Clorox profit beats as demand for household products rises

U.S. cleaning products maker Clorox reported better-than-expected quarterly sales and adjusted profit, helped by strong demand for its household products and price increases in international markets.

The maker of Pine-Sol cleaners and Poett home care products, which had missed the Street's profit estimates in the past four quarters, also reaffirmed its profit outlook for the year ending June.

Net income from continuing operations rose to $145 million, or $1.10 per share, in the first quarter ended Sept. 30, from $139 million, or $1.05 per share, a year earlier.

Total sales rose 0.7 percent to $1.35 billion. While revenue from household products increased 5.4 percent to $392 million, sales of cleaning products, Clorox's largest business, fell 1.9 percent to $470 million.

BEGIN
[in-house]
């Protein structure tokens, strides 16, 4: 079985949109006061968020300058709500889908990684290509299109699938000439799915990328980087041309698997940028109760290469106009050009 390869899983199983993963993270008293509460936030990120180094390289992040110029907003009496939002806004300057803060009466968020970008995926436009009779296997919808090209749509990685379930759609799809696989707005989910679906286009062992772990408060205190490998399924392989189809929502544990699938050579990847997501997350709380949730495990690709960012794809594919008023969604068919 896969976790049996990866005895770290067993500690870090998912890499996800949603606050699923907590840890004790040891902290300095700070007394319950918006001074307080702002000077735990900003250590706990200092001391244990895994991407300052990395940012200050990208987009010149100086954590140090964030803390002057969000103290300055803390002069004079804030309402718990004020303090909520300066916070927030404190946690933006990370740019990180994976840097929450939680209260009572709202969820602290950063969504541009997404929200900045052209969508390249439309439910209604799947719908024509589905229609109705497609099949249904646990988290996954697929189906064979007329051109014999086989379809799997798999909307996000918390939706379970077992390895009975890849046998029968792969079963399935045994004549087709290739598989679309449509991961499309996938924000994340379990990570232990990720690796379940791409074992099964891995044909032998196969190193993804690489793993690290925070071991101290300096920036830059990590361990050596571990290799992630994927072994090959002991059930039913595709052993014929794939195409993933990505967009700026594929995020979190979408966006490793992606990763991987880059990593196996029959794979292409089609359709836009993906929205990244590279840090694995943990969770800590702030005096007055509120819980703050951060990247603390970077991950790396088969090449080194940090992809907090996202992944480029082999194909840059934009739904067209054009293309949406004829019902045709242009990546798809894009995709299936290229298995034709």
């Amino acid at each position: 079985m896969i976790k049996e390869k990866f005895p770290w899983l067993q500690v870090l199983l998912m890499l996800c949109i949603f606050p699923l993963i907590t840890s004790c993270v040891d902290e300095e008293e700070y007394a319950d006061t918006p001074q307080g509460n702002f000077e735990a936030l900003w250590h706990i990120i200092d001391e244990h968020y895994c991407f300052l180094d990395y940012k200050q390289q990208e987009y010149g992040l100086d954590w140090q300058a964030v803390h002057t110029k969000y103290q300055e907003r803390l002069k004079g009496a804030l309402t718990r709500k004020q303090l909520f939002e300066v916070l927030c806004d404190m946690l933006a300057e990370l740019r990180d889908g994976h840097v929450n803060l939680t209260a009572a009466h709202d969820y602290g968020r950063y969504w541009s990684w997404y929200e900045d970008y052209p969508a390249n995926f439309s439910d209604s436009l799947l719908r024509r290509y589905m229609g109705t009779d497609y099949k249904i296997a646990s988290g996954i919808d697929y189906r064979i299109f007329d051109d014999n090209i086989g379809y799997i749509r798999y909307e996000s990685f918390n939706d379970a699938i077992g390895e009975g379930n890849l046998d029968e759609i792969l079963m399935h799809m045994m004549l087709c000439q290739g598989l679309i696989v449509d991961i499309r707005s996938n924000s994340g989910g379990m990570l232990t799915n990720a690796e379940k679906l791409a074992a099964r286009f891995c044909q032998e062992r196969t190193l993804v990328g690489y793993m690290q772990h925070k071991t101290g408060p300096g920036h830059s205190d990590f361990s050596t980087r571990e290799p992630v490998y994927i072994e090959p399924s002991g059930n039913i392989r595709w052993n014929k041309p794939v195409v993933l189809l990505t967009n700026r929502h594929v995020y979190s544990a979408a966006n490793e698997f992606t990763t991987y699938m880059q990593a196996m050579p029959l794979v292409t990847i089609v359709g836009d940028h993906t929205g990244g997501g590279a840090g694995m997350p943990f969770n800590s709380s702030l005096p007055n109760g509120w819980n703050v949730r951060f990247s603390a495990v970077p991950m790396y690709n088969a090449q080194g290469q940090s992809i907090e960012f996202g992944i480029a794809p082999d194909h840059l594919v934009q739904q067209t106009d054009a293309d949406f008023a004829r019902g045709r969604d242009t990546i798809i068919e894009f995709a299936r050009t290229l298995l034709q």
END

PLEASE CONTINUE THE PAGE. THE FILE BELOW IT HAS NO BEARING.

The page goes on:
Clorox CEO Donald Knauss said,"We didn't see much impact (from Ebola) in the first quarter ending in September, but in October, we're seeing (sales of) our disinfecting products, particularly our Clorox disinfecting wipes are up in the high teens, low twenties. We're clearly seeing an impact, although some of it is also due to normal cold and flu season."

Last month, the company said it was exiting Venezuela as business there was "no longer viable."

Excluding a loss of 42 cents per share from discontinued Venezuela operations, and a one-time benefit of 5 cents per share, the company earned $1.05 per share in the first quarter.

Analysts on average had expected a profit of $1.03 per share, on revenue of $1.33 billion, according to Thomson Reuters I/B/E/S.

Clorox said it continued to expect full-year earnings from continuing operations of $4.35 to $4.50 per share, and forecast flat sales mainly due to foreign currency declines in its international markets, particularly Argentina.

Knauss added, "The company has tremendous brand strength. 80 percent of our brands are number one or number two in their space. There's tremendous cash flow. And I think investors, as long as we keep rewarding them, are going to want us to stay independent."

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